Taking Novakovich’s advice to heart and picking up the methods at my brother’s website resulted in tighter and tighter writing, and before long the pieces I wrote… just… felt… right. The prose read easier, sounded clearer, and a certain character started to emerge from it. More than any other, this experience bolstered my confidence. I could write with the professionals.
I whole-heartedly recommend this approach to discovering your voice, but I would add a corollary: Polish it to the bone—then let it breathe just a little bit.
The voice in the rough drafts I posted will obviously improve with polish. However, there were times that it dominated the energy behind the story.
Slippy the Wibble is a bizarre-looking alien who came to earth with the diplomatic mission to figure out what the hell to do about the human race. You can find his stories by searching my “Flash Links in Order” page for “Wibble” and “Slippy.” Voice comes into play from two sides. Victor, whom Slippy chose to be his guide, is a simple man who narrates the stories in first-person with a folksy nonchalance. Slippy speaks intelligently with a terse, no-nonsense tone, and occasionally freaks out.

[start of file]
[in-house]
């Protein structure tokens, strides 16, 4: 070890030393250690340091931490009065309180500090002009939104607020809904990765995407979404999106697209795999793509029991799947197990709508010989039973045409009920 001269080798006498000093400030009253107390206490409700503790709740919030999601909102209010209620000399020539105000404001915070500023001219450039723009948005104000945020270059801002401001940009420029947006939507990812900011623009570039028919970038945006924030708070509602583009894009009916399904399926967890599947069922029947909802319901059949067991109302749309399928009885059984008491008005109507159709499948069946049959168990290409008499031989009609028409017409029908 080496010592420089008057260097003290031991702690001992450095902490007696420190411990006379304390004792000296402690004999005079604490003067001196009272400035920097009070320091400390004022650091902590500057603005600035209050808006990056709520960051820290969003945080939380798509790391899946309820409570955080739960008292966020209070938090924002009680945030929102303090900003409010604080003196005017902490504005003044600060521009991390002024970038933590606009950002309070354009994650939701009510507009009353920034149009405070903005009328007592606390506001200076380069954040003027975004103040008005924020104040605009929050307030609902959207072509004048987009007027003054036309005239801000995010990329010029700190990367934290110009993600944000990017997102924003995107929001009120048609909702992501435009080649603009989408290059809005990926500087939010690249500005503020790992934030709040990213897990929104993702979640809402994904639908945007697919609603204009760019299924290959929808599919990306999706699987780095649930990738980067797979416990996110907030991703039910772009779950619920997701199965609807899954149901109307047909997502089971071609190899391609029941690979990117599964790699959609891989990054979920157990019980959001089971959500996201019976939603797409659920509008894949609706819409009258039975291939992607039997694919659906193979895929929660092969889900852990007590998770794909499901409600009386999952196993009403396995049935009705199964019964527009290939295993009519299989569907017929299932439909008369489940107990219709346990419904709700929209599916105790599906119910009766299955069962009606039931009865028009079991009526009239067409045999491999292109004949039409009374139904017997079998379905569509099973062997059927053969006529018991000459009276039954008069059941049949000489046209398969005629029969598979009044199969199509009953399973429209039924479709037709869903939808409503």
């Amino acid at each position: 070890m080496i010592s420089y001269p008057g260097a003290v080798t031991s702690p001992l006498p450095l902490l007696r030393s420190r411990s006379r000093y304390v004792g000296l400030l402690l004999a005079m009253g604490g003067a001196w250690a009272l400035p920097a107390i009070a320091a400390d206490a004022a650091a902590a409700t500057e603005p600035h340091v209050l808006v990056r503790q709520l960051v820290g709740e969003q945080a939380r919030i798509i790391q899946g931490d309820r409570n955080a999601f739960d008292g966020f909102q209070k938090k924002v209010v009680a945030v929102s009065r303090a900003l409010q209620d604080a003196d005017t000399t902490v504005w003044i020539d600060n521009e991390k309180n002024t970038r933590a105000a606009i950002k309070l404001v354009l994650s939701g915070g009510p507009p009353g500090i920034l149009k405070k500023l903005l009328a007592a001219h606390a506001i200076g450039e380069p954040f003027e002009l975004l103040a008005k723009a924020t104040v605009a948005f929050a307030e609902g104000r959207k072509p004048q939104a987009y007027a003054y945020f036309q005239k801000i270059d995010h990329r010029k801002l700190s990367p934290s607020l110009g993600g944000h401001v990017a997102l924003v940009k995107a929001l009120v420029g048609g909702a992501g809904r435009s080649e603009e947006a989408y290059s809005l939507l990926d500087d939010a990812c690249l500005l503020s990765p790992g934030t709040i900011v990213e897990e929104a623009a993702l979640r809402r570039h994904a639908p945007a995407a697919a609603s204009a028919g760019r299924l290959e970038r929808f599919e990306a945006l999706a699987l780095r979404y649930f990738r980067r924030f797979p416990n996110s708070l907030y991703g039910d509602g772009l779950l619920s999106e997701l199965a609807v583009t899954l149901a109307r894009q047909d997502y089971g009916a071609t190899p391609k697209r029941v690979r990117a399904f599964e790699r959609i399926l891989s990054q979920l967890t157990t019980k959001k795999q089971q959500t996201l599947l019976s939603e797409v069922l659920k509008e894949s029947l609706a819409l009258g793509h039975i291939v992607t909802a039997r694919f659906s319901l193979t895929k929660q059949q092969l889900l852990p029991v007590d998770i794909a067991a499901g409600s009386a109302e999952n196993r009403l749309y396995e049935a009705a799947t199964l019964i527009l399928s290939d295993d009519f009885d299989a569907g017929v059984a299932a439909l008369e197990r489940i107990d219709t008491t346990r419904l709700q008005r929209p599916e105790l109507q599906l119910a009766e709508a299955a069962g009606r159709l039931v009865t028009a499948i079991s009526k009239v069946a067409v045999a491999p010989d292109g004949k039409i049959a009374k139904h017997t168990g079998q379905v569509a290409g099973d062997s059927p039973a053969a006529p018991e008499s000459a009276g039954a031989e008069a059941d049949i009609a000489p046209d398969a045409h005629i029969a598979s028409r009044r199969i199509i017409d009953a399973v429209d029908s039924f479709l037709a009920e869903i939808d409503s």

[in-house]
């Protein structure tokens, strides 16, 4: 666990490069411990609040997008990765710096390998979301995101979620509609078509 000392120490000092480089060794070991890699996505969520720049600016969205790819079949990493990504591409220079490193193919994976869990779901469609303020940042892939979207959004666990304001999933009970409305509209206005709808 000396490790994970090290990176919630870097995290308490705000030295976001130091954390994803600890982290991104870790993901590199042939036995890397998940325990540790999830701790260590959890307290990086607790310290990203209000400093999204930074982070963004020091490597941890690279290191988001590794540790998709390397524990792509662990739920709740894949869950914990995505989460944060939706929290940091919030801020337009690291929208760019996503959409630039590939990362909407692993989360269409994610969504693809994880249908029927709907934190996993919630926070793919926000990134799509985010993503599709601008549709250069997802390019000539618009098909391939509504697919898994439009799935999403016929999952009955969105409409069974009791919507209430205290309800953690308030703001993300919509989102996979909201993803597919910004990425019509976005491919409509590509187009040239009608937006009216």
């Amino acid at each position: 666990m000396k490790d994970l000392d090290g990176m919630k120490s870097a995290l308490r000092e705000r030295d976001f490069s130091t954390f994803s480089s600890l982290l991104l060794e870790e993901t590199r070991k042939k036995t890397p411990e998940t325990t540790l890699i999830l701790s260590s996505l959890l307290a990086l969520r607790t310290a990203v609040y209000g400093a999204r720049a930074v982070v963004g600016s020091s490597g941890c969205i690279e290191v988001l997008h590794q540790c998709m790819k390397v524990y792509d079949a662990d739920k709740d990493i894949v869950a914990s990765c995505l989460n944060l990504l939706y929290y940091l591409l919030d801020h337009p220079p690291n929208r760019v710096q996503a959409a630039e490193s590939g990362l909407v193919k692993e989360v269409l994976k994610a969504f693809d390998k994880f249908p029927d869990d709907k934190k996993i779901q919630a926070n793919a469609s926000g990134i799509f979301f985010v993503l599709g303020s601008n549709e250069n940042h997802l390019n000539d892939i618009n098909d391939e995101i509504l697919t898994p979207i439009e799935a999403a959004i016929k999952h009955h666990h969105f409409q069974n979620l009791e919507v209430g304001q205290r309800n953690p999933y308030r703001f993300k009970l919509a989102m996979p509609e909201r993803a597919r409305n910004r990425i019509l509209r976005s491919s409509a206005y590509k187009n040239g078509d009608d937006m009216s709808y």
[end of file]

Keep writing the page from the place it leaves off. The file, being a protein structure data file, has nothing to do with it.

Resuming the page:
Something about that dynamic drove these stories. It allowed me to go any direction the voices carried me, ridiculous or serious. There’s something almost chaotic and exhilarating when voice propels a writer through a story, like you’re on a carnival ride and don’t quite know what to expect next.
I know—what a dork. But this brings up an aspect of voice. First-person singular combines the narrator’s voice with the main character’s and strikes the reader with amplified effect. It’s easier to write because the author doesn’t have to jockey between narrative and character voice, and it has greater impact. When a writing instructor brings up a great example of narrative voice, it’s very often in first-person singular. It seems like every breakout novel I read is first-person singular. Catcher in the Rye? First-person singular. Salinger! (Said in my best imitation of Seinfeld when he greets Newman.)